Spring is coming to Louisville. How do we know this to be true? One of the early vestiges of spring … the hops have sprung. The vines that will support the buds that will bring our beer bitter character and floral delight are starting to make their way out of the ground and reach ever upward to catch the warming sun.
My hops poked out a little and thanks to a curious squirrel’s search for nuts, several sprouts were visible Easter morning. Alleluia. Paul at My Old Kentucky Homebrew announced that his hop rhizome shipment is in as of Monday. Amen. It is a glorious time.
Kentucky has pretty fair climate for growing hops and as a homebrewer, you really should make them part of your garden. You won’t need much yard space, but you do need space for them to climb. And I mean climb. Once they get going these vines will take off. On a warm day after a rain, I have seen them grow 4-6 inches in a day.
I found a nice three foot by three foot space for the plant and let them grow up the side of my house to the second floor window, about fifteen feet. This area gets excellent morning sun and in July still has sun until about 2 pm. They could probably stand a bit more sun, but this has produced a good number of cones for two years and I don’t think I can move the house.
Five concrete nails support the twine, which is anchored in the ground about three away feet from the house. It is best that the leaves don’t press up against the wall and it is even better if they can get sun on both sides. You will get a number of sprouts from one plant. Select 3-4 healthy shoots that are 10 inches long (used a ruler). Prune the other vines and place the survivors on the twine. They will twist their way up.
You will probably have to continue clipping new shoots for a while, but they finally give up and bend to your will as an urban farmer. Note: Mother Nature never bends to your will; she just lets you think you are in charge for a while.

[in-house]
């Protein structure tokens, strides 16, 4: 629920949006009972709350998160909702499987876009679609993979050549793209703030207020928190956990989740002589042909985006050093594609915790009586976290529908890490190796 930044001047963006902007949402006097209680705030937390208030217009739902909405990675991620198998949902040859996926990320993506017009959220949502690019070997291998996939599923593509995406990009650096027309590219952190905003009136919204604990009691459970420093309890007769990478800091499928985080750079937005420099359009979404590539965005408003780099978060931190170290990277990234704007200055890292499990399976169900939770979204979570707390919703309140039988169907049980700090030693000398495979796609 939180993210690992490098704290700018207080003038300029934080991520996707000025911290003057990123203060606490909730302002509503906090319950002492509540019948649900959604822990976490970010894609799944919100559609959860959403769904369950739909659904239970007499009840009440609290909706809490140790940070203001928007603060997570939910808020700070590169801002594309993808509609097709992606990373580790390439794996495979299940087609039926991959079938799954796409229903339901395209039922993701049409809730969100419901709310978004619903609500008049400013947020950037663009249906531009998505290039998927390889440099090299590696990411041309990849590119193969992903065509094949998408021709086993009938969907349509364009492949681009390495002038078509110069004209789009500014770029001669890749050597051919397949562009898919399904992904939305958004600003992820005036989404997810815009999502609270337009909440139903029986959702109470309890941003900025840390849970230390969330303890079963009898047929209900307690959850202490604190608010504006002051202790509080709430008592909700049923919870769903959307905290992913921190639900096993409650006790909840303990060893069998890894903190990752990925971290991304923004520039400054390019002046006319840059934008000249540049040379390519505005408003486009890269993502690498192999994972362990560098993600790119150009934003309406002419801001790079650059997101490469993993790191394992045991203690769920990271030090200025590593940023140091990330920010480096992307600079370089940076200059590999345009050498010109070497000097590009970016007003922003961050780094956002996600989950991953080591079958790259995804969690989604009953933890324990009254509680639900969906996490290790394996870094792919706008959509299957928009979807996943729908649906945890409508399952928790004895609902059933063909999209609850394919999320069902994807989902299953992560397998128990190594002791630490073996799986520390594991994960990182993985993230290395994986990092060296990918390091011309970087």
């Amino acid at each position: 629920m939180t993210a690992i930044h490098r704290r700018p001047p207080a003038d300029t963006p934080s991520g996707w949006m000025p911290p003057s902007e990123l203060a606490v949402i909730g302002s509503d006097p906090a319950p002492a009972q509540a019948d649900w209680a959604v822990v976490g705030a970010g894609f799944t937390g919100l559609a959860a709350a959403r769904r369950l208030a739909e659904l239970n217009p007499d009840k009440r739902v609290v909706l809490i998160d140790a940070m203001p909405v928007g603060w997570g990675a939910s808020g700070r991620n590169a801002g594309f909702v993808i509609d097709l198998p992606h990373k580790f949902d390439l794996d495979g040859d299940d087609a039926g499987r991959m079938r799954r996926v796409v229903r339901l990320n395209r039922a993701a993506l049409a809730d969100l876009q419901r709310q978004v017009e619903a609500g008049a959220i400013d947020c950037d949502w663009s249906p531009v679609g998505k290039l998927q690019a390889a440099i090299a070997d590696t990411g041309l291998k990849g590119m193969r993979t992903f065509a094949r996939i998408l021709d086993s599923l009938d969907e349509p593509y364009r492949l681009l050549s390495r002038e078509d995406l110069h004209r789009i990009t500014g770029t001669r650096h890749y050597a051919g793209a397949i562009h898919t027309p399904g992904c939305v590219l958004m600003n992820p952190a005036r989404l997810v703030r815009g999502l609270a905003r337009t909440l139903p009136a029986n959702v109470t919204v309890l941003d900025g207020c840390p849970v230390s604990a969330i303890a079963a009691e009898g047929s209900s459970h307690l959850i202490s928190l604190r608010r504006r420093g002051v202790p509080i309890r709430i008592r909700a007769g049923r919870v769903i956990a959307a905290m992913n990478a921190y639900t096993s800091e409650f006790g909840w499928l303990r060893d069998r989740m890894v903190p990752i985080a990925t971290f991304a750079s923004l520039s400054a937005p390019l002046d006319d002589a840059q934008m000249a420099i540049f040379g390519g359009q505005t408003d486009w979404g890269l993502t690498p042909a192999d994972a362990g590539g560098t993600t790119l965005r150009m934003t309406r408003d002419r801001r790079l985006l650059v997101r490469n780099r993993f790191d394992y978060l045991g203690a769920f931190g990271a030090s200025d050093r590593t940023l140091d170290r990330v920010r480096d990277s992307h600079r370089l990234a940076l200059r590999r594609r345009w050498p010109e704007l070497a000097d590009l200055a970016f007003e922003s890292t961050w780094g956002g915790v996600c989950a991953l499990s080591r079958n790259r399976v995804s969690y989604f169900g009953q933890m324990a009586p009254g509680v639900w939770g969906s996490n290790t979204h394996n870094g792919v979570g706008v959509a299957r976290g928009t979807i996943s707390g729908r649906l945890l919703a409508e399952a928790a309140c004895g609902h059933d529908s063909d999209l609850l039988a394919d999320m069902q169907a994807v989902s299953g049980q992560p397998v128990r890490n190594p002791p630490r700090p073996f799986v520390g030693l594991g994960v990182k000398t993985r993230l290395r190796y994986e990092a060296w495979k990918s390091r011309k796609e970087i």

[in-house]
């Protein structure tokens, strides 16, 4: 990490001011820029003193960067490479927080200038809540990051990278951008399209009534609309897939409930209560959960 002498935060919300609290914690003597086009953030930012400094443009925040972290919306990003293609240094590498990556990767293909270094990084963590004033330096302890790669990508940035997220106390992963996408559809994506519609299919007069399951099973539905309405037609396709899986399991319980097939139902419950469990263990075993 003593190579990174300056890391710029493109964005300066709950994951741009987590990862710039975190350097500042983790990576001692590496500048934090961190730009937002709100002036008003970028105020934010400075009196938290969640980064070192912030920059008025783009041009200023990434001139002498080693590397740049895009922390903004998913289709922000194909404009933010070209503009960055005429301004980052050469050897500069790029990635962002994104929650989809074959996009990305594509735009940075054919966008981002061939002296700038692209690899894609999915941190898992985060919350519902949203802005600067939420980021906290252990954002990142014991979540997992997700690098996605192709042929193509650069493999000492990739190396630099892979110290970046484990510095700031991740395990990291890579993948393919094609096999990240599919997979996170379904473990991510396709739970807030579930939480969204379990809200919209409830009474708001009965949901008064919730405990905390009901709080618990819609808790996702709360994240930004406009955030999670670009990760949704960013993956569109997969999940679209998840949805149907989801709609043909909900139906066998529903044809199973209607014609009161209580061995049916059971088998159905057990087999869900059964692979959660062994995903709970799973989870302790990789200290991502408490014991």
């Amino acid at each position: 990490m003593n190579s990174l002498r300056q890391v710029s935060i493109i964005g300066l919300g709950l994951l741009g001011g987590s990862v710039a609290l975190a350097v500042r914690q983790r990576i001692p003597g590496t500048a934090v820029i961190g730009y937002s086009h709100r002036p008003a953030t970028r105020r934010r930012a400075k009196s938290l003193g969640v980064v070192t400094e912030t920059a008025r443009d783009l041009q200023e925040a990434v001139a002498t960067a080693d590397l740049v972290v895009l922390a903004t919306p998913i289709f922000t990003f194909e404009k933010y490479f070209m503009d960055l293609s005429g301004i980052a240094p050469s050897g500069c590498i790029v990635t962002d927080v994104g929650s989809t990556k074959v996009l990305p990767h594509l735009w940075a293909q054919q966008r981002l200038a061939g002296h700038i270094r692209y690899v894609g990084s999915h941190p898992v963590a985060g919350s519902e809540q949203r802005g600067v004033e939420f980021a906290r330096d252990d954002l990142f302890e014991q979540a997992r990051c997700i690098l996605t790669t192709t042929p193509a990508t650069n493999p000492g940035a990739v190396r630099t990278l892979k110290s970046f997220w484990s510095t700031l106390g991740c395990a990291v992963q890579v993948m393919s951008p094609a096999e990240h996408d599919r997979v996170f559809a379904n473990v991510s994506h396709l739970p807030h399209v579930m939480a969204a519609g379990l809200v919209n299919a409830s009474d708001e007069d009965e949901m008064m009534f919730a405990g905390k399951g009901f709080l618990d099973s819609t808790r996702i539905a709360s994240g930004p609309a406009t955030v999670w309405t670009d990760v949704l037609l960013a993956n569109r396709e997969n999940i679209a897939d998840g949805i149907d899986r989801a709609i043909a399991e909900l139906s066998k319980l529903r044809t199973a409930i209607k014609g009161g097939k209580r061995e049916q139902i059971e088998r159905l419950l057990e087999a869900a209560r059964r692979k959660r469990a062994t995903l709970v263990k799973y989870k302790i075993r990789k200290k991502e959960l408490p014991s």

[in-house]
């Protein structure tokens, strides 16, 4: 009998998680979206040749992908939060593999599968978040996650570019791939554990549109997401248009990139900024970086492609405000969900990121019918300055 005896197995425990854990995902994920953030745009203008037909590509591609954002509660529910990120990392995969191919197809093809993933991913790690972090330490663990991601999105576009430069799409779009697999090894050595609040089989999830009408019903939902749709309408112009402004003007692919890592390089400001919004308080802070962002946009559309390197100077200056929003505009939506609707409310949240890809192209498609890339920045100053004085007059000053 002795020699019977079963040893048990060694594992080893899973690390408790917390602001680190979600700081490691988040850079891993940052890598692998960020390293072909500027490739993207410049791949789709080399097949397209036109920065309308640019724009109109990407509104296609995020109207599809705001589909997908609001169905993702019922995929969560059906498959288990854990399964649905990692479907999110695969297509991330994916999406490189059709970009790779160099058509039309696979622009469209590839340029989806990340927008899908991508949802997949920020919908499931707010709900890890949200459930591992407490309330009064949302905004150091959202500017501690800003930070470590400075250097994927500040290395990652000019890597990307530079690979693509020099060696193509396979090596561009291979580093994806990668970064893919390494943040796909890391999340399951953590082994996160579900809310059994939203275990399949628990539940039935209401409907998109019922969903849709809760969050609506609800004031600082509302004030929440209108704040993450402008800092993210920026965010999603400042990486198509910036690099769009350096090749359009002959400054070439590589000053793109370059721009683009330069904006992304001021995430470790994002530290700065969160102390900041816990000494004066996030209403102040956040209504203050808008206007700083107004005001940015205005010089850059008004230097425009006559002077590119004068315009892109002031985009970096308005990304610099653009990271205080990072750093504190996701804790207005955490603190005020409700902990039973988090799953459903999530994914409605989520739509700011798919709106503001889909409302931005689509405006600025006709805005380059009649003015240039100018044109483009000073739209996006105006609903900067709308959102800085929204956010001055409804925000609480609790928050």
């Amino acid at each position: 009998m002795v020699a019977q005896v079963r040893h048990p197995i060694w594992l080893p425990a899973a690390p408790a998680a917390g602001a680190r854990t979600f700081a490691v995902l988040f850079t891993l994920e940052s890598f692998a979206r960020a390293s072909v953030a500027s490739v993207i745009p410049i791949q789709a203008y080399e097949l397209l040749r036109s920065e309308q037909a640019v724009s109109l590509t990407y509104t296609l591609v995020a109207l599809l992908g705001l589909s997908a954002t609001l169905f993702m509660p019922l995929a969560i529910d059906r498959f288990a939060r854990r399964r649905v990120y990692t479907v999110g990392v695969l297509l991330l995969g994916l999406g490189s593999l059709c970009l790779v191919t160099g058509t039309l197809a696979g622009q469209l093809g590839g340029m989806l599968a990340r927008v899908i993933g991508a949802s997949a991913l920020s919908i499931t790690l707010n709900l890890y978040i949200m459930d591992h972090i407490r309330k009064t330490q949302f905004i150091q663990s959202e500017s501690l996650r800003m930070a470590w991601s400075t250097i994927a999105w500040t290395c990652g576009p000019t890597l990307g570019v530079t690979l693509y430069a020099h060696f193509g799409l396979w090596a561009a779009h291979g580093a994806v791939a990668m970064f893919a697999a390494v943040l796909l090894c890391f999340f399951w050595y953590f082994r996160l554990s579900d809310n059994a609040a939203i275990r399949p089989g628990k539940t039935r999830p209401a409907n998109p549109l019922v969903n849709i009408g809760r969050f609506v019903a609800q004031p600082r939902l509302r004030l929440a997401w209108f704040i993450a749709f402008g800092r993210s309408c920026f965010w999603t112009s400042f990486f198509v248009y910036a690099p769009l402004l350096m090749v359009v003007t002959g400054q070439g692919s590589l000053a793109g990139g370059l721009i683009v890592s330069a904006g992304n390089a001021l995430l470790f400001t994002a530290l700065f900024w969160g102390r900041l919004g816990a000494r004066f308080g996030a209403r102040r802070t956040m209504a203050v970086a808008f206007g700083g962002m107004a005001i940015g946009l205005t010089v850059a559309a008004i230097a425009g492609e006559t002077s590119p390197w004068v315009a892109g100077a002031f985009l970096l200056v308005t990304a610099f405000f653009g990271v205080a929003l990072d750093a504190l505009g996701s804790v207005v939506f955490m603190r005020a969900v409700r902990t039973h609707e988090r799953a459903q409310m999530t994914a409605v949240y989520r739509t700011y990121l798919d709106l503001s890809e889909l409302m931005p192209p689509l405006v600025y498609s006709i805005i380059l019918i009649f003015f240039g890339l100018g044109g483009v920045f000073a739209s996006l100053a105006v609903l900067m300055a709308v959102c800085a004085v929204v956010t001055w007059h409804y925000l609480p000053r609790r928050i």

Hops are easy to tend. Add a little organic fertilizer each month. Rain or watering two or three times a week and a little mulch will keep the roots from drying out. But they do want good drainage, or as my dad says, “they don’t like their feet wet”. They will take off in March, and you will get a bucket load of hops from each plant in early September.
Hops are grown from rhizomes, which you can find at My Old Kentucky Homebrew or most homebrew websites. It is the perfect time to get them in the ground. You should get a reasonable crop this year, but most people will tell you it takes three years to get a full harvest. Check out My Old Kentucky Homebrew for complete planting instructions or Northernbrewer.
But of course the real reason for growing hops is to impress your friends and neighbors. Nothing says you are a serious beer maker or drinker like growing your own hops. When people ask if you make, drink or enjoy beer, your answer is now, “Well, I grow my own hops.” Impressive!
At your next summer party, guests will politely comment on your nice tomato plants and the lovely roses. Then you wander over and show them your hops stretching to the sky. They will acknowledge you as the super agrarian master of all time and beer space that you are. Hoppy.